• Consider how normally beneficial conditions and effects can be double-edged swords. This has the added effect of enforcing player agency as they have choices to make, some give or take, on whether benefits outweigh the cost. Imagine eating a plant to become incorporeal for example, only to later realize that either (1) the plant is eating your body while your mind or spirit are elsewhere or (2) your crossing to another plane has attracted the attention of very dangerous entities that occupy that realm.
  • Plant monsters certainly need not be stationary, but it’s sometimes fun to think of how they handle the challenge of making their prey come to them. Do monsters know to drive prey toward the area? Does the plant grow near other traps, such as pits, quicksand, or in dungeon cells? Does the plant attract prey via spores that cause hallucinations or just a pleasant high that draws them in?

These are just some examples of how plant types can become great environmental hazards and truly threaten your players. I’m interested to see what other ideas you folks come up with!

Check out Tabletop Gaming Resources for more art, tips and tools for your campaign!

(Source: earth-witch)

Photo
rpgprotip:

The real RPG PRO-TIP: This one’s for the purists. Remember, you can play Pathfinder and make it your own. D&D is still D&D without a few of it’s mechanics (looking at you, grapple). Take 10. Take 20. If there’s no threat, take 30! As long as everyone is having fun at the table, you’re playing it right!

rpgprotip:

The real RPG PRO-TIP: This one’s for the purists. Remember, you can play Pathfinder and make it your own. D&D is still D&D without a few of it’s mechanics (looking at you, grapple). Take 10. Take 20. If there’s no threat, take 30! As long as everyone is having fun at the table, you’re playing it right!

Link

tabletopresources:

[The following is an excerpt from an article on Gnome Stew. I encourage you to check out the full version and other great articles to be found there]

What’s more realistic?

A group of heroes waits in a tavern until adventure finds them …

… or a rich, well-connected patron provides them with the means to set out on the next adventure?

One of the things I’ve learned is that patronage was an essential component for the real-life explorers who ventured into the frontier in the nineteenth century.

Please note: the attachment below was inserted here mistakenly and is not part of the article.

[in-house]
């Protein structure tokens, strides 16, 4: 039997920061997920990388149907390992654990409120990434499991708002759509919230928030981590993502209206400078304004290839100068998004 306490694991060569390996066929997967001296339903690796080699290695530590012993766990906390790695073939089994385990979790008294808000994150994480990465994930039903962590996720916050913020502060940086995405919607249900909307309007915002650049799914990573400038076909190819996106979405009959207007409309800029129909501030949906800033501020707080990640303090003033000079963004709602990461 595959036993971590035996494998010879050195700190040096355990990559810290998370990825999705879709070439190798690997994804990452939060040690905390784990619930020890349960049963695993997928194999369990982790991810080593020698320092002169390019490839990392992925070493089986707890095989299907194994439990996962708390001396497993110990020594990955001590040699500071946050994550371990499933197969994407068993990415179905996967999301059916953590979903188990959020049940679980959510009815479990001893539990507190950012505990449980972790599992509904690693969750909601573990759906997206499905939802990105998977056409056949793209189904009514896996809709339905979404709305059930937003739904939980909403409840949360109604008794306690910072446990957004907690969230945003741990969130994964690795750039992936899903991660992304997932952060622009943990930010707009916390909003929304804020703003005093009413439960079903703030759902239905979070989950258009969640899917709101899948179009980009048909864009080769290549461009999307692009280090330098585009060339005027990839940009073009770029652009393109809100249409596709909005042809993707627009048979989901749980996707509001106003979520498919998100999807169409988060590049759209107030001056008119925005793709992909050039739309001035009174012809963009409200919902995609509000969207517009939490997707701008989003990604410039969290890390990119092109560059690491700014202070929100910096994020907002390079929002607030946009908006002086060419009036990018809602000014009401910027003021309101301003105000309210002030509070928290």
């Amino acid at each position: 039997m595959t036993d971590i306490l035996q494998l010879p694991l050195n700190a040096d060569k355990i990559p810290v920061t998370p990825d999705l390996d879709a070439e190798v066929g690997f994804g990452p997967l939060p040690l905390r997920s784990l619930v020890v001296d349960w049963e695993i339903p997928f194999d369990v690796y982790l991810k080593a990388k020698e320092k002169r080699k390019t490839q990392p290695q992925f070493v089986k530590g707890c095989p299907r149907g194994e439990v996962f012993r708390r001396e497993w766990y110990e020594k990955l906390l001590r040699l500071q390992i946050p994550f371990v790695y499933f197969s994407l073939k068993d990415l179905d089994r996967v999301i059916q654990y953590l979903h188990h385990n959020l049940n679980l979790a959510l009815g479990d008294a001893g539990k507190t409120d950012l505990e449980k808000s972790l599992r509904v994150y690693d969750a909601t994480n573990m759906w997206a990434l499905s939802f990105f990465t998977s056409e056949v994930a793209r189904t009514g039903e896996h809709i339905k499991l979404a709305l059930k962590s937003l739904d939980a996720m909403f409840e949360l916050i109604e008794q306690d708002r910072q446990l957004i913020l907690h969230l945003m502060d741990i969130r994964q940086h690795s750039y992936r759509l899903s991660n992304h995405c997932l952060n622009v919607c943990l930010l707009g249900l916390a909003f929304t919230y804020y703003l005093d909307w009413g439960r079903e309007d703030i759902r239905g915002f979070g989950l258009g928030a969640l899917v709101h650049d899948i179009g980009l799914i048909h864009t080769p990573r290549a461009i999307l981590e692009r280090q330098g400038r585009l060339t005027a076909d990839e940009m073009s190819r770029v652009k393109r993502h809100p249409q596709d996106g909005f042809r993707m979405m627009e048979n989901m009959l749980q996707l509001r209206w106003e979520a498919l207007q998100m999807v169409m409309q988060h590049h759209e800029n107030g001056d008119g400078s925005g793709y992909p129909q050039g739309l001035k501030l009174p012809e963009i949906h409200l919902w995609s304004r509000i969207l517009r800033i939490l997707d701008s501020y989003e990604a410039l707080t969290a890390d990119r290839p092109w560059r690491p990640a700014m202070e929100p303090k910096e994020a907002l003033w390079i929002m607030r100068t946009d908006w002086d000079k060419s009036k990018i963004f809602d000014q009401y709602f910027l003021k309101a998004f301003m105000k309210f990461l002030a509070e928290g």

I think, following the explorer model, a GM can create scenarios that better reflect the role of a patron.

Casting Call: Groups of adventurers, all with their own projects, appeal to a single entity with an interest in exploration. This requires the party to “audition” their idea and compete with others. Maybe having a party not be chosen during a couple of these might mean the party will be more appreciative of a patron that eventually choses them.

Shared Vision: A patron seeks them out because word is they have a shared vision for an expedition. There’s just one hook: the patron’s help comes with strings attached. The patron (or someone the patron knows) has to tag along, the patron has a theory needing testing, or the patron wants first dibs on some of the treasure.

Rich Widow: There is one person with means and rival groups both seek the patronage. Which group will curry favor and win that patron’s good graces? The patron usually has some peculiar preferences that need be satisfied.

Dirty Money: Not every patron is on the up and up. Does the party know they are dealing with an unscrupulous fellow? You betcha. But are they willing to overlook an indiscretion here and there? Sometimes it helps having a patron who doesn’t play by all the rules. If anything, this can sometimes result in having a colorful character as a patron.

————————————

Check out Tabletop Gaming Resources for more art, tips and tools for your game!

Photoset

dead-man-laughing:

thedancave:

Dungeons and Dragons Achievements!

Original imgur post here: http://m.imgur.com/a/QuSwR

I’ll just leave this here in case a certain DM I know is looking for encounter ideas…

(via tabletopresources)

Photoset

dead-man-laughing:

thedancave:

Dungeons and Dragons Achievements!

Original imgur post here: http://m.imgur.com/a/QuSwR

I’ll just leave this here in case a certain DM I know is looking for encounter ideas…

(via tabletopresources)

Photoset

caitlynkurilich:

The Thurifer, Owler, The Palace Guard, The Archer, & Gwyn | Graphite on Moleskine, 12” x 16 1/2”, 2013.

A collection of various ladyknights and wanderers I’ve drawn. Prints available here.

(via mydnd)

Photo
browsethestacks:

The Thing by Moebius

browsethestacks:

The Thing by Moebius

(via comicblah)

Photo
savingthrowvssexy:

Yup. Just be sure to read my “About me” section first….

savingthrowvssexy:

Yup. Just be sure to read my “About me” section first….

(Source: naughtycpl34)

Photo

(Source: holymotors, via cuntheory)

Photo
piecesofawhole-dawnwalkers:

Just came in today at The Nerd Store.
Now I can make rolls for NPCs off screen for my online gaming systems. MWAHAHAHAHA!

piecesofawhole-dawnwalkers:

Just came in today at The Nerd Store.

Now I can make rolls for NPCs off screen for my online gaming systems. MWAHAHAHAHA!